Another side effect of dog ownership is a gradual attuning to the seasons. The number of hours of sunlight in a day becomes an important factor in day to day living to ensure that enough walkies are had before darkness falls. The accuracy of morning weather forecasts is actually consequential as it could mean the difference between a pleasant walk in light drizzle and an arduous trek in driving sleet.
For this reason I often find myself one of the first of my friends to notice that winter is coming to an end. I am a typical Brit, constantly talking about the weather but I try not to grumble. In fact, I like our British weather. I like the variation and the challenge of dressing in the morning for all four seasons as it is very possible for them all to occur in one trip out of the house.
However, I must admit that January and February are my least favourite months. They are the furthest away from birthdays, anniversaries and Christmas for me, leaving me little to celebrate. They are also usually the coldest months in our calendar and as much as I like soft and fluffy knitwear, there are only so many jumpers you can wear at once.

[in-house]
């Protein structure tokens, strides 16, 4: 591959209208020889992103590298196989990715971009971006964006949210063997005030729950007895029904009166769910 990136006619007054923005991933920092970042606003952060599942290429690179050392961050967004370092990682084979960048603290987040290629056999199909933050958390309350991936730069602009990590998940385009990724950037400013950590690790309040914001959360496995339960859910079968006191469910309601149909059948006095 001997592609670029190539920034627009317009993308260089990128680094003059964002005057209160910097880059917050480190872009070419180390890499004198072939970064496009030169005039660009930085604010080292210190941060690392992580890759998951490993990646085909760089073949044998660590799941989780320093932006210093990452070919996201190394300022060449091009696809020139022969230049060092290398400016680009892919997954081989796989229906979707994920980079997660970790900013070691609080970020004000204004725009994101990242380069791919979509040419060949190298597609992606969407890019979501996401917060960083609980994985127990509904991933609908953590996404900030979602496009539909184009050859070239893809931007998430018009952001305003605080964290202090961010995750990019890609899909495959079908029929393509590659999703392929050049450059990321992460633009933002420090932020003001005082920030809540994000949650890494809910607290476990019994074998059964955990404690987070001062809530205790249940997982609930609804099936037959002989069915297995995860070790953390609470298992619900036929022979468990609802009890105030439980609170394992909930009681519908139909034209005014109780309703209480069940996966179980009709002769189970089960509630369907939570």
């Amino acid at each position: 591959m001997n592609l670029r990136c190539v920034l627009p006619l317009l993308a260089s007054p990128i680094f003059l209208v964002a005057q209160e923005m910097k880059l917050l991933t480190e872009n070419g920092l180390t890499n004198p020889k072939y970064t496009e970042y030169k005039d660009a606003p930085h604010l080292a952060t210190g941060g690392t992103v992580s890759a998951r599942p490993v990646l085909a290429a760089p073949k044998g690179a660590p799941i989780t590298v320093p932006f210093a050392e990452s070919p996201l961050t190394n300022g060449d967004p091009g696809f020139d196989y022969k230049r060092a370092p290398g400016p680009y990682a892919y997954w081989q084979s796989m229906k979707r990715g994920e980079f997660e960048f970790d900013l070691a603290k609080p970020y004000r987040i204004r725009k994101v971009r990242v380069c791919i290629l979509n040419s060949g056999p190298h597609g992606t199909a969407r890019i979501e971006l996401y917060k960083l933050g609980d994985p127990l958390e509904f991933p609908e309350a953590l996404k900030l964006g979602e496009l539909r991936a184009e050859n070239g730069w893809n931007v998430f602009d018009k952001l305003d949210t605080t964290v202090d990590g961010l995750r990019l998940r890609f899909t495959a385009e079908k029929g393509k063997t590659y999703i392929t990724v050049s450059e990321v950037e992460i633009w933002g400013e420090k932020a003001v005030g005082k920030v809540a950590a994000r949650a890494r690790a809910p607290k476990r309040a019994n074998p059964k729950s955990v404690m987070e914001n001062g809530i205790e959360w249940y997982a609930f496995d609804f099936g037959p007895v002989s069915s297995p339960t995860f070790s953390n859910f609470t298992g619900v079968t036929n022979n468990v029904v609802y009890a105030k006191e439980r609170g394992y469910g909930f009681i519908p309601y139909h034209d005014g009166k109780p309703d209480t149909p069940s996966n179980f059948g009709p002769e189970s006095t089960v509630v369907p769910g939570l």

The trees were still bare but the sky was blue and the sun was shining. The earth gave a hint of new life, with daffodils and tulips just peeking through. It was a joy to be outside.
In the dim and distant past, in my life pre-Barry, the only time I would see the outdoors during the winter was when I travelled from my house to my car and back again. I just hid away with the curtains drawn and waited for spring. But in doing so I missed the very beginning of spring, which I have come to realise is the most uplifting part.
I think there is greatness in having my eyes opened to the seasons and my horizons expanded and it is to Barry who I must give thanks for this.